Description: This course introduces and surveys the historical development of Buddhism across Asia and beyond, beginning in what is now India at the time of the Buddha, all the way to the 1960s in the U.S. and Southeast Asia during the Vietnam War, and into the present day. Our starting point will be the central Buddhist ritual of taking refuge in the “Triple Gem”: the Buddha, his teachings known as the Dharma, and the Sangha, communities and individuals who call themselves Buddhist. We will examine and discuss interpretations of the Triple Gem through a variety of sources and experiential learning activities such as the Buddha’s teachings, stories about influential nuns and monks, Zen poetry, Buddhist art in the Chazen Museum, and guest speakers and meditation teachers. There is no expectation that you have previously studied or encountered Buddhism or other Asian religious traditions.

For more information, visit Course Search & Enroll.

History 309: The Crusades: Christianity and Islam

Instructor: Elizabeth Lapina

MW 8:00-9:15am

Description: An examination of the Crusades from both Christian and Islamic perspectives; the historical, social, and religious context and significance of the Crusades for both Christians and Muslims.

For more information, visit Course Search & Enroll.

History of Science 323: The Scientific Revolution, From Copernicus to Newton

Instructor: Florence Hsia & Robin Rider

T 12:05-12:55pm

Description: This course explores renaissance and revolution in European science, beginning in 1543 with the heliocentric astronomy of Nicolaus Copernicus and ending with Isaac Newton’s death in 1727. It pays particular attention to issues of tradition and novelty in natural knowledge, institutional settings for scientific activity, the multifaceted relationship between science and religion, as well as manuscript traditions and the transition to print.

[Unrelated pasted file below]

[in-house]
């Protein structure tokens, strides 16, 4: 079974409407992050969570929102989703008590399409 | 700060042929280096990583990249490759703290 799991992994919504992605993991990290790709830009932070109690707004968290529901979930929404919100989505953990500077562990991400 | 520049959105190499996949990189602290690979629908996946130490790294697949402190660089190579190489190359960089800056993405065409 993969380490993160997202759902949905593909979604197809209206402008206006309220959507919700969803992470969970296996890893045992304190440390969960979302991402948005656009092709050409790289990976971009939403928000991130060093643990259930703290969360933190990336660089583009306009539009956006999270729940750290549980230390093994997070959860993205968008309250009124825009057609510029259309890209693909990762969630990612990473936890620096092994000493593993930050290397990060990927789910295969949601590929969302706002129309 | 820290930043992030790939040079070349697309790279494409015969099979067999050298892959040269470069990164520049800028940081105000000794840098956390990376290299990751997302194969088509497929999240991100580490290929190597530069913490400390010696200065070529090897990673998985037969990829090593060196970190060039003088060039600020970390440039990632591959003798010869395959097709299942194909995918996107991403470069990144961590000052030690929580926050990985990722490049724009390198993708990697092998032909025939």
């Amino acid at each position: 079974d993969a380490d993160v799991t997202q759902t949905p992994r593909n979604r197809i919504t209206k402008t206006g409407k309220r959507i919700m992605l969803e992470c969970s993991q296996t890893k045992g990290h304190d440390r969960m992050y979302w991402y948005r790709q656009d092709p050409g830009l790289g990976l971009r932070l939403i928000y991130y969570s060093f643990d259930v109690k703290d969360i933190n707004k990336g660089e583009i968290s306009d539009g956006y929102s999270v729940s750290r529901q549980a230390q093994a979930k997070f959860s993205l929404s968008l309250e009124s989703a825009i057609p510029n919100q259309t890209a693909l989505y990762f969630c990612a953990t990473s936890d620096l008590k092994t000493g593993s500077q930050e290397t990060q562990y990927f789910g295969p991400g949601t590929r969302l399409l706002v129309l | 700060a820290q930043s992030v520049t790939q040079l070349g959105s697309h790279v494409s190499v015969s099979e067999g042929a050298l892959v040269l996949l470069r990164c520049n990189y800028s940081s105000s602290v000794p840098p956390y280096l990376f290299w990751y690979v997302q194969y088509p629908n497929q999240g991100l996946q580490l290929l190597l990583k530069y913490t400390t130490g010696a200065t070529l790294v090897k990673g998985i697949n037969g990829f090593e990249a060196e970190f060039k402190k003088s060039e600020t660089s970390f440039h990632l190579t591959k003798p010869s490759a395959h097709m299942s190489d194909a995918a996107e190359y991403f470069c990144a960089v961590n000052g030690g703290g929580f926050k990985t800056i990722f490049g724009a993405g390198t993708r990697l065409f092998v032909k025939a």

For more information, visit Course Search & Enroll.

History 329: History of American Capitalism

Instructor: Paige Glotzer

TR 1:00-2:15pm

Description: For many, capitalism and the United States are inseparable. However, capitalism is not a static, natural, or universal. Rather, History 329 examines capitalism as both historically specific theories and actions that heavily shaped U.S. over time. Students will grapple with questions such as how and why can capitalism change? How has capitalism served to justify political and economic activity? How have people from different backgrounds articulated and experienced capitalism’s promises and pitfalls? And how has capitalism shaped relationships between the United States and the world? Though there are no easy answers, the history of capitalism will enrich understandings of American society, politics, and culture.